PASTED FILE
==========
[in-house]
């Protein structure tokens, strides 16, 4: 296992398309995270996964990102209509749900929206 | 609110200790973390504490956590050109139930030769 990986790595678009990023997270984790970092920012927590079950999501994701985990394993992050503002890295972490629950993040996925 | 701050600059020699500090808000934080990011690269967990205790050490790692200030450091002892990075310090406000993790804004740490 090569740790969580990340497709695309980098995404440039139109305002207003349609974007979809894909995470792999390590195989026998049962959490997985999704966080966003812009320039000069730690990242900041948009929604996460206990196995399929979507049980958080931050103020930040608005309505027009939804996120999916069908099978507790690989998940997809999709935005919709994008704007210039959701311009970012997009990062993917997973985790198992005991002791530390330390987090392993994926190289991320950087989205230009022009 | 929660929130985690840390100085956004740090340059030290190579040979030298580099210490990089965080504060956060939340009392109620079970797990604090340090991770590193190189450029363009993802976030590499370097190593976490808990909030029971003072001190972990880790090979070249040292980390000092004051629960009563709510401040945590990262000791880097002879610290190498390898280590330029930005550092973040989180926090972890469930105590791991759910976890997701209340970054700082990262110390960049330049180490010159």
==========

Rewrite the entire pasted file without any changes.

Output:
[in-house]
């Protein structure tokens, strides 16, 4: 296992398309995270996964990102209509749900929206 | 609110200790973390504490956590050109139930030769 990986790595678009990023997270984790970092920012927590079950999501994701985990394993992050503002890295972490629950993040996925 | 701050600059020699500090808000934080990011690269967990205790050490790692200030450091002892990075310090406000993790804004740490 090569740790969580990340497709695309980098995404440039139109305002207003349609974007979809894909995470792999390590195989026998049962959490997985999704966080966003812009320039000069730690990242900041948009929604996460206990196995399929979507049980958080931050103020930040608005309505027009939804996120999916069908099978507790690989998940997809999709935005919709994008704007210039959701311009970012997009990062993917997973985790198992005991002791530390330390987090392993994926190289991320950087989205230009022009 | 929660929130985690840390100085956004740090340059030290190579040979030298580099210490990089965080504060956060939340009392109620079970797990604090340090991770590193190189450029363009993802976030590499370097190593976490808990909030029971003072001190972990880790090979070249040292980390000092004051629960009563709510401040945590990262000791880097002879610290190498390898280590330029930005550092973040989180926090972890469930105590791991759910976890997701209340970054700082990262110390960049330049180490010159």